abstract = "Working memory (WM) is a cognitive function for temporary maintenance and manipulation of information, which requires conversion of stimulus-driven signals into internal representations that are maintained across seconds-long mnemonic delays. Within primate prefrontal cortex (PFC), a critical node of the brain's WM network, neurons show stimulus-selective persistent activity during WM, but many of them exhibit strong temporal dynamics and heterogeneity, raising the questions of whether, and how, neuronal populations in PFC maintain stable mnemonic representations of stimuli during WM. Here we show that despite complex and heterogeneous temporal dynamics in single-neuron activity, PFC activity is endowed with a population-level coding of the mnemonic stimulus that is stable and robust throughout WM maintenance. We applied population-level analyses to hundreds of recorded single neurons from lateral PFC of monkeys performing two seminal tasks that demand parametric WM: oculomotor delayed response and vibrotactile delayed discrimination. We found that the high-dimensional state space of PFC population activity contains a low-dimensional subspace in which stimulus representations are stable across time during the cue and delay epochs, enabling robust and generalizable decoding compared with time-optimized subspaces. To explore potential mechanisms, we applied these same population-level analyses to theoretical neural circuit models of WM activity. Three previously proposed models failed to capture the key population-level features observed empirically. We propose network connectivity properties, implemented in a linear network model, which can underlie these features. This work uncovers stable population-level WM representations in PFC, despite strong temporal neural dynamics, thereby providing insights into neural circuit mechanisms supporting WM.",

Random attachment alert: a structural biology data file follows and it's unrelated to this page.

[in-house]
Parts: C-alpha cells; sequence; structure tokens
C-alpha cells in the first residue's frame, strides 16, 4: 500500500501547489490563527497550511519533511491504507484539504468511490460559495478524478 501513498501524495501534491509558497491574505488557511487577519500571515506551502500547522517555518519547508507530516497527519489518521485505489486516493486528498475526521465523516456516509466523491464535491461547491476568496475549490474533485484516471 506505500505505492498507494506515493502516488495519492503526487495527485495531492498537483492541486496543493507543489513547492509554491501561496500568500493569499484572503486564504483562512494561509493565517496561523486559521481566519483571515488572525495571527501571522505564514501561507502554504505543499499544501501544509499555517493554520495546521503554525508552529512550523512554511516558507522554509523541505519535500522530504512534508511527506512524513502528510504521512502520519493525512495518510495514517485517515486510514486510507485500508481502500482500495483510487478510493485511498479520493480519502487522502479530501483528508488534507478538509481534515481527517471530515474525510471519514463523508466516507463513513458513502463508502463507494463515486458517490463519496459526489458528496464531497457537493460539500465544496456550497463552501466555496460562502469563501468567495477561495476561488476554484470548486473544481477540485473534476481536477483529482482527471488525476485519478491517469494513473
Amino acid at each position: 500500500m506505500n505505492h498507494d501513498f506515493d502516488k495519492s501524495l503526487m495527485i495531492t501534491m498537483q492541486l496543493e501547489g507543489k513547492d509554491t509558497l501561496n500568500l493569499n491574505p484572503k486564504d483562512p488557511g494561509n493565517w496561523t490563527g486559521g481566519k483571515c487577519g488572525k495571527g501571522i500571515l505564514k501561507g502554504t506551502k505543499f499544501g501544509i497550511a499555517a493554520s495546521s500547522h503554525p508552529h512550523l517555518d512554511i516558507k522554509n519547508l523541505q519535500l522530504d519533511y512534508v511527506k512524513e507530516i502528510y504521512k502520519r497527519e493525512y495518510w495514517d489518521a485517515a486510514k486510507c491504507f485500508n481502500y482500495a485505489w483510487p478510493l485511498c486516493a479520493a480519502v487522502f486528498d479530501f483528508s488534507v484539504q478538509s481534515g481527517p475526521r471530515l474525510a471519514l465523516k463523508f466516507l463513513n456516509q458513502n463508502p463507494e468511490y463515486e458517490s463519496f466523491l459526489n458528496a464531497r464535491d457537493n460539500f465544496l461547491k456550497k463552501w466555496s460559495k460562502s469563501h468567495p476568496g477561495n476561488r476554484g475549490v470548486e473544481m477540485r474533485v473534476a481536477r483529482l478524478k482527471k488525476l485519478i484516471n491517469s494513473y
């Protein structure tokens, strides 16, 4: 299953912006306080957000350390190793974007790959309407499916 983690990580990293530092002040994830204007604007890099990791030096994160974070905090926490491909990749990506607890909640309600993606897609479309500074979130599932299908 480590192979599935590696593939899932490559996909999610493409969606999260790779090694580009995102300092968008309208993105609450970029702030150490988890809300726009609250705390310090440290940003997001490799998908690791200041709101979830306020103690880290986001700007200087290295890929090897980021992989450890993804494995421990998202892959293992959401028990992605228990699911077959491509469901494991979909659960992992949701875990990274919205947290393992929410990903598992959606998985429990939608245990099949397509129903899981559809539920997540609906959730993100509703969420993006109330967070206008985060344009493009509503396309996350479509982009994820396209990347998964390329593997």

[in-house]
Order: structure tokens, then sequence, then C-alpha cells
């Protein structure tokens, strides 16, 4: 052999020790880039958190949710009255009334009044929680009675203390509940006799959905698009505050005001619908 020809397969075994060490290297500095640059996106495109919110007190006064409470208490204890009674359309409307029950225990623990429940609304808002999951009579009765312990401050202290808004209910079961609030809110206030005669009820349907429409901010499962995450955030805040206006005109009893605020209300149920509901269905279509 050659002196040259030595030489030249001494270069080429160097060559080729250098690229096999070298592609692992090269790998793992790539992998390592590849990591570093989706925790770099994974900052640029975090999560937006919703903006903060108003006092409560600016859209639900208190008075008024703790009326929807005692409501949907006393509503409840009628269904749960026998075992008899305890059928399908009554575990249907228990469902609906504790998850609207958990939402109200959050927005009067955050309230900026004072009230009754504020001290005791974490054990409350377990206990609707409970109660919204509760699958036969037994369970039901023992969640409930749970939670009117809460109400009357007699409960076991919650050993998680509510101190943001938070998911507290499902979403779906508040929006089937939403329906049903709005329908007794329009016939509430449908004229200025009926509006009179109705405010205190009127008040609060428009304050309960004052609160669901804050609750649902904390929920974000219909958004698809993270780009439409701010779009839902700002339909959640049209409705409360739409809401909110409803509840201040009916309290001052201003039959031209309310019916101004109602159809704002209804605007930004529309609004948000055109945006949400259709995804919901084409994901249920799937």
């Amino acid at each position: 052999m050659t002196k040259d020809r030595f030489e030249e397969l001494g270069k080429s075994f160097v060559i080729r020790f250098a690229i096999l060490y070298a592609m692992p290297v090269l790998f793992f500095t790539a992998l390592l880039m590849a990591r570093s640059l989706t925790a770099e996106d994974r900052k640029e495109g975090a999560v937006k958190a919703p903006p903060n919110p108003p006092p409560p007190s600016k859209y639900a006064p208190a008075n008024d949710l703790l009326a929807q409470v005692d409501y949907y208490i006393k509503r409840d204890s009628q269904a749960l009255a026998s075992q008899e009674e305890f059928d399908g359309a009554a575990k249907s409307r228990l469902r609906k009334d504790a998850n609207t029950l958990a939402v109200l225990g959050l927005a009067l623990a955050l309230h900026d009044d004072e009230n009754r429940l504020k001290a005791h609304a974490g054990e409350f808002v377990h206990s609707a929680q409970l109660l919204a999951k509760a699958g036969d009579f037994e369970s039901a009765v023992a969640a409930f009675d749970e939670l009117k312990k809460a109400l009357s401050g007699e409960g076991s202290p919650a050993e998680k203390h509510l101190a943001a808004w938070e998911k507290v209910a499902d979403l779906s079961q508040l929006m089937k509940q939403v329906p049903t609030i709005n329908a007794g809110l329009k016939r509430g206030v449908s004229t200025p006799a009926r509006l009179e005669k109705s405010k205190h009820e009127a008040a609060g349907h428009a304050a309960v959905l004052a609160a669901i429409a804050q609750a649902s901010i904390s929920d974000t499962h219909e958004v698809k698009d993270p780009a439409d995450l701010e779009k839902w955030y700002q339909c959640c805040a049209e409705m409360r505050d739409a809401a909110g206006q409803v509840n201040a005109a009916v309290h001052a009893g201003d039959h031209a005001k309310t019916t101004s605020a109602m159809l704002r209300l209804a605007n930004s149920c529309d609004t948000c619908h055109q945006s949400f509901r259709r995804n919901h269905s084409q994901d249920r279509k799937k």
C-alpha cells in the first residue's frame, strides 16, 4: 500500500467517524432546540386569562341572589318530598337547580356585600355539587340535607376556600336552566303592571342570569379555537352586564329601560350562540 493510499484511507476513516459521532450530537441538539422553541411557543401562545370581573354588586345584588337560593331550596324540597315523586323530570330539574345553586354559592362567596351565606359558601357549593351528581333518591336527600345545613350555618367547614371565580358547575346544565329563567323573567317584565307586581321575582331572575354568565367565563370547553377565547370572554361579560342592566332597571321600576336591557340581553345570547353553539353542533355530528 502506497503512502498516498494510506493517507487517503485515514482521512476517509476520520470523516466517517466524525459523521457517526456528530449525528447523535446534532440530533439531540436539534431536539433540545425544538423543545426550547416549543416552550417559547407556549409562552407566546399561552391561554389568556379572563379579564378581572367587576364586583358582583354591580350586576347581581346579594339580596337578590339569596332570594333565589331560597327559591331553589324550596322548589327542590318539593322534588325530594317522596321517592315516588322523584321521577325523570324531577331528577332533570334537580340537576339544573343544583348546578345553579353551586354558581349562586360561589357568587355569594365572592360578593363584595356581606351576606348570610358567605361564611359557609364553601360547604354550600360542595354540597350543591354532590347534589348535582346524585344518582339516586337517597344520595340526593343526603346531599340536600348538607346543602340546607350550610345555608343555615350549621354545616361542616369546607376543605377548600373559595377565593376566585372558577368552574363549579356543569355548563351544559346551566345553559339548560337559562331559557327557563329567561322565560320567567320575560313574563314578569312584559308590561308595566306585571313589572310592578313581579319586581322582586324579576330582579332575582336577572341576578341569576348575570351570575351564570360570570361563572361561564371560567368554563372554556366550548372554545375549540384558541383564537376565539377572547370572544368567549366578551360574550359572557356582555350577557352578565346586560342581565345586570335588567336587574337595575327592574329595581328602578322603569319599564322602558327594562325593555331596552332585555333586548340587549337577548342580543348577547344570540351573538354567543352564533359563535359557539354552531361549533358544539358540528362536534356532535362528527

keywords = "Population coding, Prefrontal cortex, Working memory",
author = "Murray, {John D.} and Alberto Bernacchia and Roy, {Nicholas A.} and Christos Constantinidis and Ranulfo Romo and Xiao-Jing Wang",
year = "2017",
month = "1",
day = "10",
doi = "10.1073/pnas.1619449114",
language = "English (US)",
volume = "114",
pages = "394--399",
journal = "Proceedings of the National Academy of Sciences of the United States of America",
issn = "0027-8424",
number = "2",

}

TY - JOUR

T1 - Stable population coding for working memory coexists with heterogeneous neural dynamics in prefrontal cortex

AU - Murray, John D.

AU - Bernacchia, Alberto

AU - Roy, Nicholas A.

AU - Constantinidis, Christos

AU - Romo, Ranulfo

AU - Wang, Xiao-Jing

PY - 2017/1/10

Y1 - 2017/1/10